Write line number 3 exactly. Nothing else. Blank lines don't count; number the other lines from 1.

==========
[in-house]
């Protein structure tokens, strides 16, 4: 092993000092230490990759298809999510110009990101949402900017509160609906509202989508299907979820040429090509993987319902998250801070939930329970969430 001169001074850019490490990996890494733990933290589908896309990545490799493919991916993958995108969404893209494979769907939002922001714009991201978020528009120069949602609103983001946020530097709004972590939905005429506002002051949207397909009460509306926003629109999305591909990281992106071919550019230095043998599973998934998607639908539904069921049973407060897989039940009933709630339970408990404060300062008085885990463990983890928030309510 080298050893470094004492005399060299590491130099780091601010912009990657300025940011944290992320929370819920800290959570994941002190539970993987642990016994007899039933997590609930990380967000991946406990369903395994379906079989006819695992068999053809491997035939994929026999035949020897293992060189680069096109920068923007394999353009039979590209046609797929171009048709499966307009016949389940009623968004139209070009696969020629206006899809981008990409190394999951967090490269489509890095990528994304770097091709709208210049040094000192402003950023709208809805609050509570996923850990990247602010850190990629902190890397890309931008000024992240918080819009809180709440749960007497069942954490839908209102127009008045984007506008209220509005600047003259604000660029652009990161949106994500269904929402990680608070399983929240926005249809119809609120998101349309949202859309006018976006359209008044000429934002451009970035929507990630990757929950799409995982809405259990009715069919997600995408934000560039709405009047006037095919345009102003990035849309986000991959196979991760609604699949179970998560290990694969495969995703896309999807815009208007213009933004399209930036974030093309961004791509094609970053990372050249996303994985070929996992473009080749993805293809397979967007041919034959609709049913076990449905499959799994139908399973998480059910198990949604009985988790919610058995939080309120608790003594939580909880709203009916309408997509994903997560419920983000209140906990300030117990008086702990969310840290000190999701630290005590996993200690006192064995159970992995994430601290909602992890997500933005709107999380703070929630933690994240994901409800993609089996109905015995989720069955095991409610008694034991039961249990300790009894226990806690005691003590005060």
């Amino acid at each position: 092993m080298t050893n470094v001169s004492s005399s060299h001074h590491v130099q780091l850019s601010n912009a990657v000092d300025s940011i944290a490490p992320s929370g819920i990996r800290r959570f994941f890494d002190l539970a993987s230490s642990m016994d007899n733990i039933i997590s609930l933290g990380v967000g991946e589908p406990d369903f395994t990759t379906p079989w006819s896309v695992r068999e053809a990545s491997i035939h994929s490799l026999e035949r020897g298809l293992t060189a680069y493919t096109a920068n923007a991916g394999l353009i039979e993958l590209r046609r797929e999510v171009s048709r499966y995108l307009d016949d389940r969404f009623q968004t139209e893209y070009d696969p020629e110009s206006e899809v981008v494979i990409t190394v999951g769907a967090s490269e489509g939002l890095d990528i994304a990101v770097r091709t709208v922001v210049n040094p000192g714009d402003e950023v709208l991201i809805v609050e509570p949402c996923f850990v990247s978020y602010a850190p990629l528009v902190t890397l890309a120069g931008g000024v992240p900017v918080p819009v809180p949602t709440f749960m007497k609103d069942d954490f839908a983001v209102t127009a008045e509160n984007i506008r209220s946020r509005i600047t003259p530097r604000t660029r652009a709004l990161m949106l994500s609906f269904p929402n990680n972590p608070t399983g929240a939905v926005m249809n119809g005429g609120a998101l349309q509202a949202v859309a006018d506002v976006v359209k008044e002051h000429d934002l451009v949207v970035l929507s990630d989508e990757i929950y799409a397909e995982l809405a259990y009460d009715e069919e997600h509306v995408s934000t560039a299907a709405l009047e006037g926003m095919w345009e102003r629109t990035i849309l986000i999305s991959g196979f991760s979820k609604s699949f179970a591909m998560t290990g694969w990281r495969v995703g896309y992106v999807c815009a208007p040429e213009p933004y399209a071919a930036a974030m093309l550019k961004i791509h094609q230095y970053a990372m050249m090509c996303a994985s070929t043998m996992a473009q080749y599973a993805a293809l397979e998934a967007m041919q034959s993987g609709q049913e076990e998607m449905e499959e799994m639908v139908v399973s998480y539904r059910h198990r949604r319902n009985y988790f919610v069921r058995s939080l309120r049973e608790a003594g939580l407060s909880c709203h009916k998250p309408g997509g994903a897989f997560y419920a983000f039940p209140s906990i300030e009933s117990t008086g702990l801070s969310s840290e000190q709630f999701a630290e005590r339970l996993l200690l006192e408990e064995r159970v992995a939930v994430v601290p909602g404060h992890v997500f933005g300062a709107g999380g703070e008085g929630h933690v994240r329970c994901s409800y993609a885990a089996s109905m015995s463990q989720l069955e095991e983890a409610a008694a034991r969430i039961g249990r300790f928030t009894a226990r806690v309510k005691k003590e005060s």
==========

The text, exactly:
């Amino acid at each position: 092993m080298t050893n470094v001169s004492s005399s060299h001074h590491v130099q780091l850019s601010n912009a990657v000092d300025s940011i944290a490490p992320s929370g819920i990996r800290r959570f994941f890494d002190l539970a993987s230490s642990m016994d007899n733990i039933i997590s609930l933290g990380v967000g991946e589908p406990d369903f395994t990759t379906p079989w006819s896309v695992r068999e053809a990545s491997i035939h994929s490799l026999e035949r020897g298809l293992t060189a680069y493919t096109a920068n923007a991916g394999l353009i039979e993958l590209r046609r797929e999510v171009s048709r499966y995108l307009d016949d389940r969404f009623q968004t139209e893209y070009d696969p020629e110009s206006e899809v981008v494979i990409t190394v999951g769907a967090s490269e489509g939002l890095d990528i994304a990101v770097r091709t709208v922001v210049n040094p000192g714009d402003e950023v709208l991201i809805v609050e509570p949402c996923f850990v990247s978020y602010a850190p990629l528009v902190t890397l890309a120069g931008g000024v992240p900017v918080p819009v809180p949602t709440f749960m007497k609103d069942d954490f839908a983001v209102t127009a008045e509160n984007i506008r209220s946020r509005i600047t003259p530097r604000t660029r652009a709004l990161m949106l994500s609906f269904p929402n990680n972590p608070t399983g929240a939905v926005m249809n119809g005429g609120a998101l349309q509202a949202v859309a006018d506002v976006v359209k008044e002051h000429d934002l451009v949207v970035l929507s990630d989508e990757i929950y799409a397909e995982l809405a259990y009460d009715e069919e997600h509306v995408s934000t560039a299907a709405l009047e006037g926003m095919w345009e102003r629109t990035i849309l986000i999305s991959g196979f991760s979820k609604s699949f179970a591909m998560t290990g694969w990281r495969v995703g896309y992106v999807c815009a208007p040429e213009p933004y399209a071919a930036a974030m093309l550019k961004i791509h094609q230095y970053a990372m050249m090509c996303a994985s070929t043998m996992a473009q080749y599973a993805a293809l397979e998934a967007m041919q034959s993987g609709q049913e076990e998607m449905e499959e799994m639908v139908v399973s998480y539904r059910h198990r949604r319902n009985y988790f919610v069921r058995s939080l309120r049973e608790a003594g939580l407060s909880c709203h009916k998250p309408g997509g994903a897989f997560y419920a983000f039940p209140s906990i300030e009933s117990t008086g702990l801070s969310s840290e000190q709630f999701a630290e005590r339970l996993l200690l006192e408990e064995r159970v992995a939930v994430v601290p909602g404060h992890v997500f933005g300062a709107g999380g703070e008085g929630h933690v994240r329970c994901s409800y993609a885990a089996s109905m015995s463990q989720l069955e095991e983890a409610a008694a034991r969430i039961g249990r300790f928030t009894a226990r806690v309510k005691k003590e005060s």